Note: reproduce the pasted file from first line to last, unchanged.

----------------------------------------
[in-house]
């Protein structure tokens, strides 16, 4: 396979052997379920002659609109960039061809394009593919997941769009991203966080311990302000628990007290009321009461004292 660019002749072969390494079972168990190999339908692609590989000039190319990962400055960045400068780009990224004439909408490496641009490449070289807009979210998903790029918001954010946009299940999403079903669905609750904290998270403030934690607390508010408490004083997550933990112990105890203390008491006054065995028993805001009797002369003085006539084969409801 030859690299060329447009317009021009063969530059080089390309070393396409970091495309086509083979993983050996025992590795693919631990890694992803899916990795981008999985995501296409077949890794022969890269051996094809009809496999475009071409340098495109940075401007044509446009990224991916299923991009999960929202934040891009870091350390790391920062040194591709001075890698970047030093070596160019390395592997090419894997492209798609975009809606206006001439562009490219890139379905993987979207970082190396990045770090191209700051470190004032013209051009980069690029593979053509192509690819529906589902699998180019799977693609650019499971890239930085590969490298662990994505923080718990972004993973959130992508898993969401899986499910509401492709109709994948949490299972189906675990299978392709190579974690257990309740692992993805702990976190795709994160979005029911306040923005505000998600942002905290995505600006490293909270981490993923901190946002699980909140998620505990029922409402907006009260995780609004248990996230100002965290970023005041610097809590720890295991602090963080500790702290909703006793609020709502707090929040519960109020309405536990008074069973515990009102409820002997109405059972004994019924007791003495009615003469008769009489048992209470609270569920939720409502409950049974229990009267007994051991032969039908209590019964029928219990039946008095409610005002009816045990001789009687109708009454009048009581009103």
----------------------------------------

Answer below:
[in-house]
């Protein structure tokens, strides 16, 4: 396979052997379920002659609109960039061809394009593919997941769009991203966080311990302000628990007290009321009461004292 660019002749072969390494079972168990190999339908692609590989000039190319990962400055960045400068780009990224004439909408490496641009490449070289807009979210998903790029918001954010946009299940999403079903669905609750904290998270403030934690607390508010408490004083997550933990112990105890203390008491006054065995028993805001009797002369003085006539084969409801 030859690299060329447009317009021009063969530059080089390309070393396409970091495309086509083979993983050996025992590795693919631990890694992803899916990795981008999985995501296409077949890794022969890269051996094809009809496999475009071409340098495109940075401007044509446009990224991916299923991009999960929202934040891009870091350390790391920062040194591709001075890698970047030093070596160019390395592997090419894997492209798609975009809606206006001439562009490219890139379905993987979207970082190396990045770090191209700051470190004032013209051009980069690029593979053509192509690819529906589902699998180019799977693609650019499971890239930085590969490298662990994505923080718990972004993973959130992508898993969401899986499910509401492709109709994948949490299972189906675990299978392709190579974690257990309740692992993805702990976190795709994160979005029911306040923005505000998600942002905290995505600006490293909270981490993923901190946002699980909140998620505990029922409402907006009260995780609004248990996230100002965290970023005041610097809590720890295991602090963080500790702290909703006793609020709502707090929040519960109020309405536990008074069973515990009102409820002997109405059972004994019924007791003495009615003469008769009489048992209470609270569920939720409502409950049974229990009267007994051991032969039908209590019964029928219990039946008095409610005002009816045990001789009687109708009454009048009581009103």